CTHD II has none of that confidence. Like the action, the story of the sequel is choppy. Scenes of comedy butt up against scenes of high drama, interspersed with action set pieces, all of which is put together to get the story from point A to point B. None of it flows, and even the action hardly feels necessary to the plot.

Even the story-book style of the first movie is lost in the sequel. The colors are hyper saturated, the effects over-produced. The film feels less like a movie and more like an overly long episode of a soap opera, something meant for TV, with a TV budget, and then released as a movie because the Weinstein production company was still involved in its production for some reason.

In the end, what it really brings to mind is a mini-series writ small. It's funny because there was a mini-series based on the original Crouching Tiger novels called New Crouch Tiger, Hidden Dragon when it was released here in the west. If someone had said CTHD II: Sword of Destiny was a sequel to that production (which had markedly lower production values and an over-all soap opera like feel to it) I doubt anyone would have questioned it. I'm sure reviews would have said "faithful to the source material, a strong continuation of the story".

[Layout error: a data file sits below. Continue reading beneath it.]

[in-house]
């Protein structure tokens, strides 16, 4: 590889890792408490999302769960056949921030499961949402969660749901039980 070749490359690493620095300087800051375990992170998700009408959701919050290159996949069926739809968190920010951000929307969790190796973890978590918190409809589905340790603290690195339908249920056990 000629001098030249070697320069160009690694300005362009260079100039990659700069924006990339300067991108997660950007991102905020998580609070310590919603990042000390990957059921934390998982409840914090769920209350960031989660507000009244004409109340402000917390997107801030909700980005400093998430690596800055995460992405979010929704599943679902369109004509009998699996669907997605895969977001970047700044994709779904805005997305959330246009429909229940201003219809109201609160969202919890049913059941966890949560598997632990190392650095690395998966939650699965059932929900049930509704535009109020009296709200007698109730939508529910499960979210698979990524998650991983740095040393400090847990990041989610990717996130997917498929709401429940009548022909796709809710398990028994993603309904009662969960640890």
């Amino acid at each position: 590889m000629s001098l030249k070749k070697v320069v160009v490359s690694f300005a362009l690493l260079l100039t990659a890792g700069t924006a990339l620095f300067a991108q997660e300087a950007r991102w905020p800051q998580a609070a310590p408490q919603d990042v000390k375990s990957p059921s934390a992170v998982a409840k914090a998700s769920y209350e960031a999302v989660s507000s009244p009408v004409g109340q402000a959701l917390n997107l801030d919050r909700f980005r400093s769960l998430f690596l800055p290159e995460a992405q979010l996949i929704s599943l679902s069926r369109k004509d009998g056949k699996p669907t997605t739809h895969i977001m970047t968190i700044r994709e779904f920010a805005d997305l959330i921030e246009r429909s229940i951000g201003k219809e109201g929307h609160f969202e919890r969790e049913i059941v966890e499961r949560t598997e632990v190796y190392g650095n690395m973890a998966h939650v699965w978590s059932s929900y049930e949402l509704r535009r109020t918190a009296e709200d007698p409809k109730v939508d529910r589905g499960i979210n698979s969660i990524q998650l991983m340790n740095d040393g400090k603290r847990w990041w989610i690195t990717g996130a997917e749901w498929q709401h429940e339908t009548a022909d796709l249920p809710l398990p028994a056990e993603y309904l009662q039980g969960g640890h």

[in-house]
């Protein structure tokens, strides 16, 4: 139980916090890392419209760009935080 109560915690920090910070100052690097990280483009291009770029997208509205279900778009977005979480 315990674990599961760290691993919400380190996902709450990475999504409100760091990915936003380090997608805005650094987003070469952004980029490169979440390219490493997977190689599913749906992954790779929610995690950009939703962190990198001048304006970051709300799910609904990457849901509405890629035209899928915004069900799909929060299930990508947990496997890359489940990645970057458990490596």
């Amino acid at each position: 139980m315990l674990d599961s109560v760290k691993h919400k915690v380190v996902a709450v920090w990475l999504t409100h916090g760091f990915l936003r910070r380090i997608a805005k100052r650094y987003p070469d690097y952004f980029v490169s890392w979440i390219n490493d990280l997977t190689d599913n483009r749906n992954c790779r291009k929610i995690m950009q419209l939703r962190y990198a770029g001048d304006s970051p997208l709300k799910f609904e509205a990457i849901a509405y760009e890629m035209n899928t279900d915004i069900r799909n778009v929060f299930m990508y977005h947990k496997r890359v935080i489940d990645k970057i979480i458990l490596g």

Instead, though, we had a vastly better production, a movie beloved by many in the west, one that stands head and shoulders above this direct-to-Netflix sequel. Did we need a sequel to CTHD? I don't see why not -- the original was largely based on the fourth book is a series of five, so if the right team had come together to make any of the other books into films (prequel or sequel), I think it could have bee a winner. Sword of Destiny is not that production, and for all but the most die-hard fans that have to see everything Crouching Tiger, the sequel is better ignored than watched.

Before watching this flick I would have assumed I was a true fan. Instead, though, I found yet another movie I could ignore while I worked on other stuff.